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Botany Group -
by Beryl - 10:34 on 27 August 2016
The island of Wyre was the destination for the Group’s final outing of the year, on a still, mild day with occasional sunshine. John Crossley, the BSBI county Recorder was with us and keen to get a good list for a 1 km square (as part of the recording effort for the Atlas 2020 project). A passing islander suggested that we had ample time to walk the length of the island and back before the next ferry. She did not know we were botanists and that looking at all the plants along the way would make that impossible!
Some waste ground by the pier was productive; we compared the finer points of three species of Sow-thistle – Perennial, Prickly and Smooth – growing together, and there was a good variety of other weeds of cultivation there too, including Bugloss, a species not seen often nowadays and, it turned out, a new record for the island. Ambling up the single-track road from the pier, we found another weedy patch, with Common Ramping-fumitory flowering nicely, also Wild Pansy, Corn Spurrey, Knotgrass and lots of Common Hemp-nettle.
Cubbie Roo’s Castle was next, its walls adorned with a little fern, Wall-rue, a rare plant in Orkney. We also found it on the walls surrounding the nearby medieval chapel, where it had not been recorded before. The walls, banks and ditches of the castle are manicured but even so supported some plants we saw nowhere else, including Wall Speedwell, Field Forget-me-not, Marsh Cudweed and, in a little pool, Thread-leaved Water-Crowfoot, Common Duckweed and Common Water-starwort. Here a passing, very friendly collie dog took an interest in proceedings and ran off with a mouthful of Starwort. Patches of semi-natural grassland survive on steeper parts of the slopes surrounding the castle and these had three sedges – Glaucous, Carnation and Flea. The fruits of these were ripe and clearly distinguished the first two otherwise similar species.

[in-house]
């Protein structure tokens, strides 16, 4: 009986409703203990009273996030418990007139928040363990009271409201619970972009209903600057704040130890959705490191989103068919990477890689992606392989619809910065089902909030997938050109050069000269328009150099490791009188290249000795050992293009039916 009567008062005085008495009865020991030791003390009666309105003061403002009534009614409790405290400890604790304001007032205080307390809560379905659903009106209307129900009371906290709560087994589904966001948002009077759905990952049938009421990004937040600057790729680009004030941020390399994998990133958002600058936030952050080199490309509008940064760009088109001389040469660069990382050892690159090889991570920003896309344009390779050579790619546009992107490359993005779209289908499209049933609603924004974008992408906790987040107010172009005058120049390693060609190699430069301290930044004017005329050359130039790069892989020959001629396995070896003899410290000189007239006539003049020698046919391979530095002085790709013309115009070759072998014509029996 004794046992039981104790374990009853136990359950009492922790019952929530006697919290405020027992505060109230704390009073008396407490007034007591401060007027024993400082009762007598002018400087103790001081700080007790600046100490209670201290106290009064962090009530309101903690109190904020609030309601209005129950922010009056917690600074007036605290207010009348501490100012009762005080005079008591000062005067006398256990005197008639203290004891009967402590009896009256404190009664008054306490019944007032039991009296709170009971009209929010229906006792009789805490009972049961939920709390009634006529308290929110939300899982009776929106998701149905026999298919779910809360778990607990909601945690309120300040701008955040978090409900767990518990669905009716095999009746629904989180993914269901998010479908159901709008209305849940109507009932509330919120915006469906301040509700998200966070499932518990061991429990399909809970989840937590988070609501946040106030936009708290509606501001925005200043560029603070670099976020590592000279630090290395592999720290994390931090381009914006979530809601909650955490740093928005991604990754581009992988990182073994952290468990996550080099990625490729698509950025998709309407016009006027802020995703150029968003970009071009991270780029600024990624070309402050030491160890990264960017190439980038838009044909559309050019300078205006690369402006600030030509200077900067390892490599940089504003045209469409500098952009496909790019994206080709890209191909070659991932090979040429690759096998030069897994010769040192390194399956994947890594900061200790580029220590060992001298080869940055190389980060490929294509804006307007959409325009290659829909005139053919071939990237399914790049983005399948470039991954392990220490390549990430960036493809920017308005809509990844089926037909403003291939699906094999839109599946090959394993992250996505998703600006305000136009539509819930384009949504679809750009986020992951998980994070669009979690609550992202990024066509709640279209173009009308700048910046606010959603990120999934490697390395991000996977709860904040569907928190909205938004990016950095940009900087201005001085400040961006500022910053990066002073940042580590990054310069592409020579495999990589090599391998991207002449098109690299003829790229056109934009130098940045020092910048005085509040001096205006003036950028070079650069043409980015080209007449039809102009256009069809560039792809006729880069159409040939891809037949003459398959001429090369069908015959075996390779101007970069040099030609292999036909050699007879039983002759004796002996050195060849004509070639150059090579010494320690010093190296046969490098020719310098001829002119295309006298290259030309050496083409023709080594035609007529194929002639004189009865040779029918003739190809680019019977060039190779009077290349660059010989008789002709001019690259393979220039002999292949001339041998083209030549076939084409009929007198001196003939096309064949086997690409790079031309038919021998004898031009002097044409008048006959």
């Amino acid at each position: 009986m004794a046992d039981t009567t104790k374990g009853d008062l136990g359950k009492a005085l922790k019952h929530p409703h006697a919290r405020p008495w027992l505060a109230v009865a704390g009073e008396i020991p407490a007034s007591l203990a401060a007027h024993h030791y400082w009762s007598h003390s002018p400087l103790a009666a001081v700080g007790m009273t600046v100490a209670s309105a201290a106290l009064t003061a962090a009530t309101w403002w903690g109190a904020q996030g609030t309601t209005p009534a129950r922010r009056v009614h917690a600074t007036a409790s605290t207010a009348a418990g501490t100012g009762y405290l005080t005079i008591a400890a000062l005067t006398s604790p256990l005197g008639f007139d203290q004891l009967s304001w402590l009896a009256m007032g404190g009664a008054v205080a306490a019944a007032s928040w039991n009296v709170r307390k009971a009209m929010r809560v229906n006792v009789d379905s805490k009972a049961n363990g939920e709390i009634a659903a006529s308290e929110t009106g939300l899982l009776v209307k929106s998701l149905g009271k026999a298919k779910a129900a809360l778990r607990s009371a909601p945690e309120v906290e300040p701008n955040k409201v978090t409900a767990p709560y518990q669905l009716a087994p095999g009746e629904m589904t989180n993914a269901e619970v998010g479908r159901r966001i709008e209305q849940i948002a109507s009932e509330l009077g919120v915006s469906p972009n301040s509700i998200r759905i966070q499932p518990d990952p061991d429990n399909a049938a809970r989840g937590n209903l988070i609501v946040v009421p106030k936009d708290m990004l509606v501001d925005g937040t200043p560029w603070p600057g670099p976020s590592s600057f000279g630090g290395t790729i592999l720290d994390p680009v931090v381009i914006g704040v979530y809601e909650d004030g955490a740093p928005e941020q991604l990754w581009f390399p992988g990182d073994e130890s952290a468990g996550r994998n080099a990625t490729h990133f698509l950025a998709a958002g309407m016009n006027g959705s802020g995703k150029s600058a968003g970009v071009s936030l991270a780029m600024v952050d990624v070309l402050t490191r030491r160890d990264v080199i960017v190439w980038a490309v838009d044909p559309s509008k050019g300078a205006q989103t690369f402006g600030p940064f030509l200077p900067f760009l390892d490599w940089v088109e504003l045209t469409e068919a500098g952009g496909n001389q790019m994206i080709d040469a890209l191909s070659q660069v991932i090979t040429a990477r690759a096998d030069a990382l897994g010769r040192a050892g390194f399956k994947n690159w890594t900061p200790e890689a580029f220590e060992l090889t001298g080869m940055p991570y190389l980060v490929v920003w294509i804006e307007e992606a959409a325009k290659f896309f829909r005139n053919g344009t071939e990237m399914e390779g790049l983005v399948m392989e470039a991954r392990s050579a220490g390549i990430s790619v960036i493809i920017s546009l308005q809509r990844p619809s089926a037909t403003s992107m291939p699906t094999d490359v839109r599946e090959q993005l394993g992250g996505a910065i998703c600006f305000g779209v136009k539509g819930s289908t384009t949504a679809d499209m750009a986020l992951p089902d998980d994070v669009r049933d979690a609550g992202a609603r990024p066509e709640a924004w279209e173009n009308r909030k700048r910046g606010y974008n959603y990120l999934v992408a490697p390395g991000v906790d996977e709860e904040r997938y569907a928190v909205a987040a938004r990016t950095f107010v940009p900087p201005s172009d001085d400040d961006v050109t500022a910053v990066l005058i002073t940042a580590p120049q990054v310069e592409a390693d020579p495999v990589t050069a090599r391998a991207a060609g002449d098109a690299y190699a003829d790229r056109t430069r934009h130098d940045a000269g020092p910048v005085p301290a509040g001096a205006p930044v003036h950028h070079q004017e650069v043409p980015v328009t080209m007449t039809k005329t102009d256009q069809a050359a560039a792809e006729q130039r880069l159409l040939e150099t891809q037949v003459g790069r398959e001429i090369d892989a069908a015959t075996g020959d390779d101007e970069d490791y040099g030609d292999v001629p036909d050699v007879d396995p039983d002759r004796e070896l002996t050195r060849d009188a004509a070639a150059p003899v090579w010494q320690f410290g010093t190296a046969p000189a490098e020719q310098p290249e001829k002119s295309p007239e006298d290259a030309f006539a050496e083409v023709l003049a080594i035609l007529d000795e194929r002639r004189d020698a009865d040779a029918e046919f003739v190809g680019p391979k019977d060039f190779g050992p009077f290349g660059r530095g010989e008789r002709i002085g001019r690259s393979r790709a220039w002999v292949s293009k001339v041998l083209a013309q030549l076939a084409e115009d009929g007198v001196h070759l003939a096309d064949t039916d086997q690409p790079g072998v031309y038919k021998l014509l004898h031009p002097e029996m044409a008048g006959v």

After a look at ditches and marshy hollows with Bog Stitchwort, Marsh Marigold, lots of Water Horsetail and an occasional Blue Water-speedwell time was running out and we headed pier-wards. By this time we had recorded 90-odd species. Would it be possible to get a 100? The competitive spirit kicked in: with searches of roadsides, wet hollows and a narrow strip of saltmarsh the target of was easily surpassed, with a final total of 110.
Botany Group at Cubbie Roo's Castle
Marsh Cudweed at Cubbie Roo's Castle
Thread-leaved Water Crowfoot
Wall Rue - Cubbie Roo's Castle
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